How to Write a Methodology
Students need to submit a research paper or dissertation when they are writing their thesis. Most of the research papers follow the same format. There are different sections and chapters that they need to cover when writing a research paper. Students always stumble when they come to the research methodology chapter for their thesis. We shall have a look at how to write a methodology for a research paper in the following paragraphs and learn the correct way to do so.
What is a Methodology Chapter
When you are writing a research paper or dissertation, there is a general layer or research paper format to be followed. This means you need to cover the following chapters when writing your proposal:
- Title Page
- Table of Contents
- Chapter I – Introduction
- Chapter II – Background
- Chapter III – Methodology
- Chapter IV – Results
- Chapter V – Conclusions and Recommendations
Each of the chapters are divided into subtitles or contents. Students know how to write the introduction part, but may find it difficult to explain their methodology of research. This is the most important part of your research paper as you will be giving an insight to your readers about how you conducted the research and came up with the conclusion. In a research methodology chapter, you have to provide the reader with a quick overview of the way you were able to gather information as well as material for your paper. This chapter is where you need to include the techniques undertaken to collect data. This means explain the surveys, data mining, interviews and experiments you may have conducted to propose your conclusion. Also, include the procedures for data analysis like an analysis formula. You should also be able to justify your methods as to give it more credibility. This is true, especially for students who are writing a scientific research paper. A methodology is the most crucial point and should be presented thoroughly and in a concise way.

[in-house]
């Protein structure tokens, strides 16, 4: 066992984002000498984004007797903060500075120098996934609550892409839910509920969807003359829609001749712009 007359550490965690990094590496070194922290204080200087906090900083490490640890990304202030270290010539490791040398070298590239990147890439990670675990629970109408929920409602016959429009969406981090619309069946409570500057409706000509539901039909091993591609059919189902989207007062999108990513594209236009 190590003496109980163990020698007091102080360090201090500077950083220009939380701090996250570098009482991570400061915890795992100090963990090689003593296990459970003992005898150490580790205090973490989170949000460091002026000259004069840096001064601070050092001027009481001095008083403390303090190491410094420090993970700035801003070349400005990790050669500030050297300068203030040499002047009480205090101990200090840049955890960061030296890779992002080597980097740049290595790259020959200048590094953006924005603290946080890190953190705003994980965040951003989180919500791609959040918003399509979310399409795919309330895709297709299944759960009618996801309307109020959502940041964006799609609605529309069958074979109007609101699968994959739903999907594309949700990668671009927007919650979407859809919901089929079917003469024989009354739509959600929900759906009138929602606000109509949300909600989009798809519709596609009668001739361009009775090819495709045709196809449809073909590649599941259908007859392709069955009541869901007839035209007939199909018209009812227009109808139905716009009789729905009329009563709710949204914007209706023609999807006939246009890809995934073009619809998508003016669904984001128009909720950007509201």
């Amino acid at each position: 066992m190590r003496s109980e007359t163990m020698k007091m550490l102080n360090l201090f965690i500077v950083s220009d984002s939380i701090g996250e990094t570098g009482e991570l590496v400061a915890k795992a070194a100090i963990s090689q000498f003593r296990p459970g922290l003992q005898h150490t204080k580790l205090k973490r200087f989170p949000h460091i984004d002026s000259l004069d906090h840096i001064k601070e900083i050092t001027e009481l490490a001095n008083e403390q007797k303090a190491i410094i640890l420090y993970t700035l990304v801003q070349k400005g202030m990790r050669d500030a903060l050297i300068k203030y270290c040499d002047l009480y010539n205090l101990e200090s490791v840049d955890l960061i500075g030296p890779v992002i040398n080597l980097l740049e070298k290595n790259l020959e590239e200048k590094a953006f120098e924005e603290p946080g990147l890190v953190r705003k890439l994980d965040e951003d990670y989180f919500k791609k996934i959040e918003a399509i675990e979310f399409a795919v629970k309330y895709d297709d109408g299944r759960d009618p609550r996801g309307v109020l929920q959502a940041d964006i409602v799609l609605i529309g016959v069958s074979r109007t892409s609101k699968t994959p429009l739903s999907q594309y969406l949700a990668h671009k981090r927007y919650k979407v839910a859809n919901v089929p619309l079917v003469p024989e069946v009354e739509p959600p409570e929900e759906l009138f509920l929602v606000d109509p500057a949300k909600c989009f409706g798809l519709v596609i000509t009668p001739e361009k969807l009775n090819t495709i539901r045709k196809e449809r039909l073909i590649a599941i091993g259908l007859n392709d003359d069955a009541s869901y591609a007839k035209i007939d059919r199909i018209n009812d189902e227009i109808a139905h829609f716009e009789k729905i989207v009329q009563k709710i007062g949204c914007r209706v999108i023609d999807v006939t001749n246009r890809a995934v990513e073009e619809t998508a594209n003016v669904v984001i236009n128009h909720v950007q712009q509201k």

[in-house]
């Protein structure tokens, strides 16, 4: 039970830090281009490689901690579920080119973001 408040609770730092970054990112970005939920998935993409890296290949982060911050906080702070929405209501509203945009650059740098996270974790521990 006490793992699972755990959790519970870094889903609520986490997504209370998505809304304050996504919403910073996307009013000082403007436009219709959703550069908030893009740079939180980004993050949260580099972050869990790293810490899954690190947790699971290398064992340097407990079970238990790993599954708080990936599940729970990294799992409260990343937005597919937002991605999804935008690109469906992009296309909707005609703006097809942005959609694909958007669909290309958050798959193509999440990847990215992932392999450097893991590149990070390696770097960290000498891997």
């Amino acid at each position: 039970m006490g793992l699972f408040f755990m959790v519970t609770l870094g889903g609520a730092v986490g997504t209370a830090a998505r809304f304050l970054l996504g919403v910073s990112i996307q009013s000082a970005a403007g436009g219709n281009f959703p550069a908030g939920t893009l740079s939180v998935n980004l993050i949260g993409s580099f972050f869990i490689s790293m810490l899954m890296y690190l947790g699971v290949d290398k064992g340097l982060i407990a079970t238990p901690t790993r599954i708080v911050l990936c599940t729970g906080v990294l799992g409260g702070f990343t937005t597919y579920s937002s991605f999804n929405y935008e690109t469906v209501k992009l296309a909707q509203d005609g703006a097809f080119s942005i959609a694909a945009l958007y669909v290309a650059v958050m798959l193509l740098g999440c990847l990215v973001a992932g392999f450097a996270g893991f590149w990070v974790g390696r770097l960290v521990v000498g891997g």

How Do You Write a Methodology
If you want to make your research appear more credible there is no option but to understand in detail, how to write a methodology. A research methodology will help you showcase your knowledge of using alternative methods that help in presenting your research topic more valid. The best way to demonstrate your research is by using a qualitative or quantitative research process. The following are the general guidelines that you should follow depending on the type of dissertation or research paper you are writing.
Tips on Writing a Methodology for a Research Paper
When you are writing a methodology, keep in mind you are supposed to explain your basic research plan. You need to begin with a few introductory lines that restate your purpose for research. It is alright to use the basic phrases and statements you used for the Introduction chapter. Then you need to begin writing the following information for your methodology chapter:
This is the part where you explain your basic research conducted using population or samples considered. You need to define the population or sample you have taken into consideration. Then you need to explain how many participants or samples were included in the study and the way you selected them.